Scratching River braids the voices of mother, brother, sister, ancestor, and river to create a story about environmental, personal, and collective healing.
This memoir revolves around a search for home for the author’s older brother, who is both autistic and schizophrenic, and an unexpected emotional journey that led to acceptance, understanding and, ultimately, reconciliation. Michelle Porter brings together the oral history of a Métis ancestor, studies of river morphology, and news clippings about abuse her older brother endured at a rural Alberta group home to tell a tale about love, survival, and hope. This book is a voice in your ear, urging you to explore your own braided histories and relationships.
"In a single sentence, Michelle Porter lets us see her big brother and the river as one—the heart of the telling, tortured, forever in motion, compelling us to follow. This unity, swiftly as it is achieved, is the result of a life spent not just seeing but feeling everything on earth as part of a single being. This is a book of voices: human, animal, water, land, past, present, singing. This is a story of hard truths courageously told. We need it."
—Richard Harrison, author of On Not Losing My Father’s Ashes in the Flood and Hockey Poems
"Michelle Porter’s Scratching River is a stunning and ruminative poetic work of creative non-fiction that moves across time, geography, Métis history, and kinship. Porter honours her Métis family and ancestors through past, present, and future poetics. The interwoven narratives wrap around Porter’s mother, Porter’s own story as a daughter and sister, and her relationship with her older brother, who was diagnosed as schizophrenic and autistic, and abused in a rural Alberta group home. Scratching River illustrates the powerful journey of reconciliation, as Porter’s family reconnects amongst their ongoing movement, and relocation to find their way back to the river they share.
—Shannon Webb-Campbell, author of Lunar Tides and I Am a Body of Land
"Gnarled and knotted, Scratching River is a bricolage of intimate memories, newspaper articles, investigative reports, a century-old memoir, and practical knowledge. It meanders and flows like an old river, burbling and rushing into a story of past and present, human and environment, colonialism and violence, justice and love."
—Sonja Boon, author of What the Oceans Remember
"This book is a kind of prayer, a 'map in words' that navigates the treacherous, uncharted territory of our collective souls—a necessary exploration if we are ever to land safely, solidly, truthfully, on future shores. A triumph, Scratching River is proof that the healing power of narrative is a gift a writer can transmit to readers. " —Sheree Fitch, author of You Won't Always be This Sad and Kiss the Joy as it Flies
"This is a book on the move. It eddies through still-water ponds and tumbles over cataracts; it branches into ox-bows and branches again. One moment it speaks so quietly in your ear, and another, it breaks you apart. Scratching River is a wise and necessary work in these times in which we strive for reconciliation around contested readings of those words “home” and “land.” Braiding together varied voices and forms of attention into a deeply personal inquiry into place and belonging, Michelle Porter is making some of the most innovative and compelling creative nonfiction today. Scratching River is a magnificent achievement."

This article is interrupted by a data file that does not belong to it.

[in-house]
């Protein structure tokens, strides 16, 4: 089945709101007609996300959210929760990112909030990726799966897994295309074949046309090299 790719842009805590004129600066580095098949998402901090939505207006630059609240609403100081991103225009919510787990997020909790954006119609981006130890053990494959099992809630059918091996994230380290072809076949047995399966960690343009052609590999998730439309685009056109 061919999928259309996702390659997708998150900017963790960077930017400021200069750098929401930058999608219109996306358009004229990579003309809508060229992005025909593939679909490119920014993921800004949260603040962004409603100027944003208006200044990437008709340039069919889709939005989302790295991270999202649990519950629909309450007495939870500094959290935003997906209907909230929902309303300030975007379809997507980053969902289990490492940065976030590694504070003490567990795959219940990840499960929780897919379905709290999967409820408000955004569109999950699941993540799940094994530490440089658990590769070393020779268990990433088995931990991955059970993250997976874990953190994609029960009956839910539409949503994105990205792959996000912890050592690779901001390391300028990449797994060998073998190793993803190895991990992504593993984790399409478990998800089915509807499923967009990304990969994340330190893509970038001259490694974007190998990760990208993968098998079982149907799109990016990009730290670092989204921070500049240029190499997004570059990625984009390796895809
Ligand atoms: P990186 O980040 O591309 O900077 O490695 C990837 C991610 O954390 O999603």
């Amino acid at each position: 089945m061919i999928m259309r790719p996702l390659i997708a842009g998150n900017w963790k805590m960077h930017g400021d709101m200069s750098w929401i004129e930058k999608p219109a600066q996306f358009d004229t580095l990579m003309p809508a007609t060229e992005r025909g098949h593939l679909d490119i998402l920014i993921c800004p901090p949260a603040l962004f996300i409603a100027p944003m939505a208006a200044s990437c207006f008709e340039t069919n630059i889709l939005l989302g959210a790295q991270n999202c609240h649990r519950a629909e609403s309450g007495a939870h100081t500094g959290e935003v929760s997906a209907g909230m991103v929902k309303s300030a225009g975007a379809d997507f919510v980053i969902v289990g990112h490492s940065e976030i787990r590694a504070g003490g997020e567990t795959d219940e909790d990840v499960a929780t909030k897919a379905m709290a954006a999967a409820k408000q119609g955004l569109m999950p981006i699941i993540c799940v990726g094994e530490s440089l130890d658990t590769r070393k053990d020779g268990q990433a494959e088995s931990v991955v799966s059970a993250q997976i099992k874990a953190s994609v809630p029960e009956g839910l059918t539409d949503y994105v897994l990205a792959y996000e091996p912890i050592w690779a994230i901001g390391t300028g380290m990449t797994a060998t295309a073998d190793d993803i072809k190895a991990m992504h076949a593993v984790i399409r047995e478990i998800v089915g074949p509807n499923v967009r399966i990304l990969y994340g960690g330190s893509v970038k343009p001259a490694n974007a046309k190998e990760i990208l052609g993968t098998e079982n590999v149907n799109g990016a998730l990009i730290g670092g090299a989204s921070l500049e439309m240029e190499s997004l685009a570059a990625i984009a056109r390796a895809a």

—Robert Finley, Memorial University of Newfoundland and Labrador Creative Writing Program.
"Like her astonishing brother does in this book, Michelle Porter takes me by the hand and runs with me into a new world. I have never been here before. The sad and heroic stories which she braids together flood my heart and stretch my soul. I love this book. "
—Andy Jones (CM), actor and writer
Michelle Porter’s Scratching River is both a reckoning and an elegy; a scathing, powerful roar against social injustice, the scars of trauma, climate crisis, environmental damage and, at the very same time, a love song to the power of family, Métis history, rivers, Bison, burdock, and the Métis storyteller and musician, Louis Goulet, who is her great-great-grandfather’s brother. Porter artfully braids together a portrait of her brother, Brendon Porter, who was horrifically brutalized in an institution for mentally disabled adults, with a rich understanding of the lives and habits of rivers, grassland, bison, and the threatened ecosystems of the prairies — to profound effect. Here also are wisdom and tenderness, stories full of dancing, hunting, travelling by ox-drawn cart, or Greyhound bus, and sleeping under the stars. Porter roves gracefully through the past, present, and future and proves herself a consummate writer for our times. Scratching River is a rare gift.
—Lisa Moore , author of This Is How We Love